Every Mom at my school has a week night schedule that involves running their kids to various locations for practice, games, lessons and school functions. It’s hard to pass by the drive thru in these cases because it saves so much time and energy when dinner or after-school snacks are another hassle in a busy day. The drive thru or eating out, though, every night, or even every other night gets to be really expensive and is not the best choice for growing bodies. And as an adult, the growing body becomes a real issue because of weight gain and cholesterol! I mean, think about it, are these places looking for high quality food or the cheapest food available. If the restaurant (using “restaurant” here in the loosest of terms) can serve a chicken sandwich or a burger for $1.00 and they’re making $1.2 billion a year, then that pretty much tells me. . . it’s not the best.
Many of the bloggers with school-age kids are talking about “Meal Plans.” A Meal Plan saves time and makes eating at home during the week a lot easier! It only takes a couple minutes to plan a few quick and easy dinners using food prepared on the weekend that can lend itself to lots of different recipes and tastes. Roasted Whole Organic Chicken is one of these Meal Plan basics that is just too easy!!! I bought my organic whole chickens at Food Lion on clearance. They are regularly about $8 – 9 a piece, I bought both for that price because they were about 3 days away from being outdated. I brought them home and froze them immediately.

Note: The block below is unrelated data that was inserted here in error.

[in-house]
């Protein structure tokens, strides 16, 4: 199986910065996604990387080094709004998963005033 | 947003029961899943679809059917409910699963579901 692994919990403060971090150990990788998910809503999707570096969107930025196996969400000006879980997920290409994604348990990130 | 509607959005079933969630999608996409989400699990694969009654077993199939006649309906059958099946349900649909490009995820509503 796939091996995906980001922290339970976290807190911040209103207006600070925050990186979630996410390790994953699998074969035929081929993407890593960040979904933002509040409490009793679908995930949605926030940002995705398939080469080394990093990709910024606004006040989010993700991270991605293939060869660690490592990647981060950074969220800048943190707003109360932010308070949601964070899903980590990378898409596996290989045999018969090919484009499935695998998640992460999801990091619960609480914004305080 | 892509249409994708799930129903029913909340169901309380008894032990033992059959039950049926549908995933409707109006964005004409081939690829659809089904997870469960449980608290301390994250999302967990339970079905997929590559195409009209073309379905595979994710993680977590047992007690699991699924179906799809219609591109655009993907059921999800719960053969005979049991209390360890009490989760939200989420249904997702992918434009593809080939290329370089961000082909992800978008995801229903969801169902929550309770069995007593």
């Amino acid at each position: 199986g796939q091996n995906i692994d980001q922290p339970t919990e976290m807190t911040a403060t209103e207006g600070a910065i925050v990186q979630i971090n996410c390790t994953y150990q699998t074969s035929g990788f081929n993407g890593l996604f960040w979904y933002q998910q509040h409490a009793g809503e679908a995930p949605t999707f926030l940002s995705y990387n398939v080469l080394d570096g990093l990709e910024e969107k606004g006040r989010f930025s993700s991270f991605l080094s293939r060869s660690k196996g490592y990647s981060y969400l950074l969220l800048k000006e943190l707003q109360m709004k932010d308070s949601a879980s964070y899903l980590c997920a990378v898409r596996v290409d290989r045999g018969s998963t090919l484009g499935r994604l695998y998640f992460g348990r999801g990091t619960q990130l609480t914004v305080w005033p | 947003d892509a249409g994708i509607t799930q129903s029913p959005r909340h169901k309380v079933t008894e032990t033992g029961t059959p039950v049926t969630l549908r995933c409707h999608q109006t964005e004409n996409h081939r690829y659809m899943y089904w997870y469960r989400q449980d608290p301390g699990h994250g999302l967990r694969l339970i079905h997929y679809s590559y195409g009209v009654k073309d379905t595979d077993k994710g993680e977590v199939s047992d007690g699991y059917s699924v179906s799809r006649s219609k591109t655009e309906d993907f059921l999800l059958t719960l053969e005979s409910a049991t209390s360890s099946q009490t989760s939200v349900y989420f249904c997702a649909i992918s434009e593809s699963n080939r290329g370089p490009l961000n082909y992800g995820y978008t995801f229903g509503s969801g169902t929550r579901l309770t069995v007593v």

A few words about chicken, I buy organic as much possible. My CSA, Savage River Farm, has whole roasting chickens in the summer, but not any roasting birds right now, just stew chickens, which are great for stocks, soups, etc, but not enough meat to just eat on their own. Chicken that is not organic is loaded with steroids, antibiotics and hormones. Not saying we never eat it, I just try to avoid it when I can. Now, since we’ve discussed the benefits of eating organic chicken, let’s talk about the drawbacks. Organic chicken is not injected with any solutions to make it taste juicy and tender. That can be accomplished, though, by brining.
Brining involves letting the whole chickens soak in a giant pot of salt water with whole peppercorns, garlic, onions and lemons. It changes the meat in the chicken so that when it’s cooked, it’s delicious, especially if the chicken is coated with seasoning and herbs, and stuffed with onions, lemons and herbs.
If I’m brining one chicken, I may as well do two and use the leftovers, or Meal Plan, for the rest of the week. When the chicken came out of the oven, I served it with mashers, gravy (brined chickens make spectacular gravy), whisky carrots and rolls. I used the leftovers to make my first ever batch of White Chicken Chili (it was delicious warmed up, with a salad for lunch), which disappeared faster than any soup I’ve ever made, and a quart of Homemade Alphabet Chicken Noodle for Joss T.